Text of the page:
The Art of Fictionalizing

  • When people read my work, a lot of times I get asked the same question. “How did you come up with this? How do you make it seem so real?” Well, that's because it is. Depending on what I'm writing, the item can be either something real, or something I've tweaked.

    Today, I'll discuss both, and why sometimes tweaking is the best thing to do.

    When you're writing and you use something “real” that is trademarked, a lot of times you can sneak it by and no one will say anything. That is only if you talk about the item in a positive light, and aren't trying to sell something. Some examples-

    Naming a paper company “Glad” would be an issue, as readers could be confused and associate that Glad with the company that manufactures plastic wrap and trash bags. This is called “trademark infringement" and is the unauthorized use of a name in a way that creates a likelihood of confusion as to the origin of the goods or services.

    Trademark dilution is common now, and occasionally writers will receive a letter urging them not to genericize a company's brand names. Things like calling all cotton swabs Q-Tips or all tissues Kleenex come under this banner. The simplest way to avoid this is to do as I did, and capitalize the brand name to show it's a brand, not a product only.

    The problem we run into as authors is trademark defamation or tarnishment. Writing about a zombie virus that starts after drinking tainted water at Disney World is a huge no-no. Same with something like someone getting sick after ingesting an over the counter medication. These companions have an army of lawyers to make sure their names aren't dragged into unsavory stories, whether that be journalism, movies, or novels.

    As long as you do not write falsely and disparagingly about real brands and company, you are unlikely ever to run into a problem. Most times, the names being mentioned in a positive light is seen as free publicity, so long as it's done with respect. However, let's say you aren't sure if what you're writing could be looked at unfavorably by the company. What do you do then? You make it up! While many go the route of making up completely random companies and projects, I prefer to fictionalize, a process I've created that helps my stories seem more “real” to readers.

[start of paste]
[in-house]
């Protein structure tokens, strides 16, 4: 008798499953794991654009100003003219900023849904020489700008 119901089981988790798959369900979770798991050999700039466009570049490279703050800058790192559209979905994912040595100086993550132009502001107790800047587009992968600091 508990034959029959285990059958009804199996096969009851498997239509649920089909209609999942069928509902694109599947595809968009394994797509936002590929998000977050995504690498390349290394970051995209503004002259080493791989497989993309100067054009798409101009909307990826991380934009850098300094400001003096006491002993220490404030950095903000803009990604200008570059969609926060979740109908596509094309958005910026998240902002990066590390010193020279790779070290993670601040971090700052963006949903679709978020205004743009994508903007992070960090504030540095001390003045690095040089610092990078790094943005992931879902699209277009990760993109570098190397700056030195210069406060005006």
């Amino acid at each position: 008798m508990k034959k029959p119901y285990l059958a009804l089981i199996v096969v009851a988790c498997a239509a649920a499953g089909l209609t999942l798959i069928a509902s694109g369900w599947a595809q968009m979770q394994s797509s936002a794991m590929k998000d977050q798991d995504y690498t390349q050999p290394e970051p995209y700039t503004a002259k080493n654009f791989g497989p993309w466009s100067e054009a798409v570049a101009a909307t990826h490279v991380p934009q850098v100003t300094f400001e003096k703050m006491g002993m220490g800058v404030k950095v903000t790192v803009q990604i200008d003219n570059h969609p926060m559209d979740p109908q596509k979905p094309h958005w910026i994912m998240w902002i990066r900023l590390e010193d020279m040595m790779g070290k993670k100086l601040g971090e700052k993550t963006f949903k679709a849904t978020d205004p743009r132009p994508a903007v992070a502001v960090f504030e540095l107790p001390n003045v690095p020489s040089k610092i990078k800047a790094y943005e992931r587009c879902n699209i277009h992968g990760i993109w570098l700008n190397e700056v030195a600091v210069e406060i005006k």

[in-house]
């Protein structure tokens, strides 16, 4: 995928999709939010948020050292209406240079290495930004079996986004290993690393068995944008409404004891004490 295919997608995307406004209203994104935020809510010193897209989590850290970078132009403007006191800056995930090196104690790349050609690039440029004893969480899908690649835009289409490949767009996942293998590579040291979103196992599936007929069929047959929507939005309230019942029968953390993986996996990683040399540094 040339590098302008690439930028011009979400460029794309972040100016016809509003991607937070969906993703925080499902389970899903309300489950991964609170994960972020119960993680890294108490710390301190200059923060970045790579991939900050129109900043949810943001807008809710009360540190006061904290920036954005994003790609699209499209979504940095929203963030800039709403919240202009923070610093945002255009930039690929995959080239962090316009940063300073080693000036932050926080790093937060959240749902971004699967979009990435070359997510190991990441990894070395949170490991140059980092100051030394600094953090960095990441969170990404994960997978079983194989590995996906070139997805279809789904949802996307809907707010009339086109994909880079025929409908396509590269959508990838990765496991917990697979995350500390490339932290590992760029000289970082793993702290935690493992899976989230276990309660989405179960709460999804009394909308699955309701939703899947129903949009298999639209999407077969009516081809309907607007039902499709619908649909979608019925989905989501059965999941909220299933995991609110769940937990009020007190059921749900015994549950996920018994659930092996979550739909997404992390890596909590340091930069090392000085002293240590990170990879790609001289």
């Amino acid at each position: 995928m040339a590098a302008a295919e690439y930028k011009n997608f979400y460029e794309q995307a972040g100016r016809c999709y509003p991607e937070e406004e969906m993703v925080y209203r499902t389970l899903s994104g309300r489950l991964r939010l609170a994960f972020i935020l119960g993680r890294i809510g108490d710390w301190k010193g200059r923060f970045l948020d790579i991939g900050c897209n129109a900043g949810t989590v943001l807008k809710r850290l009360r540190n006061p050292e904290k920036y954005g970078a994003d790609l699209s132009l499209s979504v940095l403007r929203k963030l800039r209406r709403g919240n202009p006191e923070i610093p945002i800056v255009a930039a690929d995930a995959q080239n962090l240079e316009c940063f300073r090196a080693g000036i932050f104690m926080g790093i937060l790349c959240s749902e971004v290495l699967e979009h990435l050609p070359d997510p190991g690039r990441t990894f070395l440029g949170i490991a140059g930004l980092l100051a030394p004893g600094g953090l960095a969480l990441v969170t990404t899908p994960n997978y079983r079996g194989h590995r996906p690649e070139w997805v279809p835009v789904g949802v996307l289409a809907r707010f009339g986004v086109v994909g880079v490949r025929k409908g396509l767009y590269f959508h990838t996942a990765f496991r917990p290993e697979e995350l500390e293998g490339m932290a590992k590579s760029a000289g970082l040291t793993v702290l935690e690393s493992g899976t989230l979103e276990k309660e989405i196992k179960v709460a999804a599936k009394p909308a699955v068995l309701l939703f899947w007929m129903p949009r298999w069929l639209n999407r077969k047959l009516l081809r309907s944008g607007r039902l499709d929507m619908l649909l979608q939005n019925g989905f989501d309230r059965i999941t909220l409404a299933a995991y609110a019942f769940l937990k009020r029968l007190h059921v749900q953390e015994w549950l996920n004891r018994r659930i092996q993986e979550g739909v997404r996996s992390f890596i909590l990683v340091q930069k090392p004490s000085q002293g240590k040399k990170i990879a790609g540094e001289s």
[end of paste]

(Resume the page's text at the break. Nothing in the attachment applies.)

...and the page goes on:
In my current story, Untamed, I have taken liberty with a few items. The Coolbox? A real thing. Since I'm using it exactly as it's supposed to be used and keeping to the times it's meant to keep things cold, it is okay to do.

    Now, since we have the uptight lab and the not-so uptight lab, I had to make sure that I wasn't indirectly stepping on toes. I looked up labs in the United States where people could register as a separate business entity to join a shared-use lab. Tall orders, right? Not really! I found Research Park in California. (NASA Research Park is a world-class, shared-use R&D and education campus located in Moffett Field, California) Obviously, it's NASA. I'm not going to want to have mine be associated with it due to potential legal issues. So I started searching for other types of places where research is done near there to have mine be based in Palo Alto. Then, I looked for nearby roads in order to pick a general area and street name, so that it sounded “real” to readers.

    Next came the name, the biggest part. Both VoxLabs and Univital are companies that are made up by me using a name generator. Now, looking both up afterwards, there ARE two companies associated with those names. However, one is a container shipping company out of Austria and the other is a recording studio for acapella artists in Chicago. Clearly, nowhere near the location or business that mine are, and this makes it wholly separate, and thus protects my use of the names.

    To some, this may seem like a lot of work for little pay-off. In reality, doing this research now will help your stories to become richer in detail, and to make them appear true to life. Not only does it make your writing stand out, it protects you so that you don't accidentally misstep on someone else's trademarked or copyrighted item. If you are a writer, it's worth the time to ensure your writing is unique, and the best that it can be.

Comments

1 comment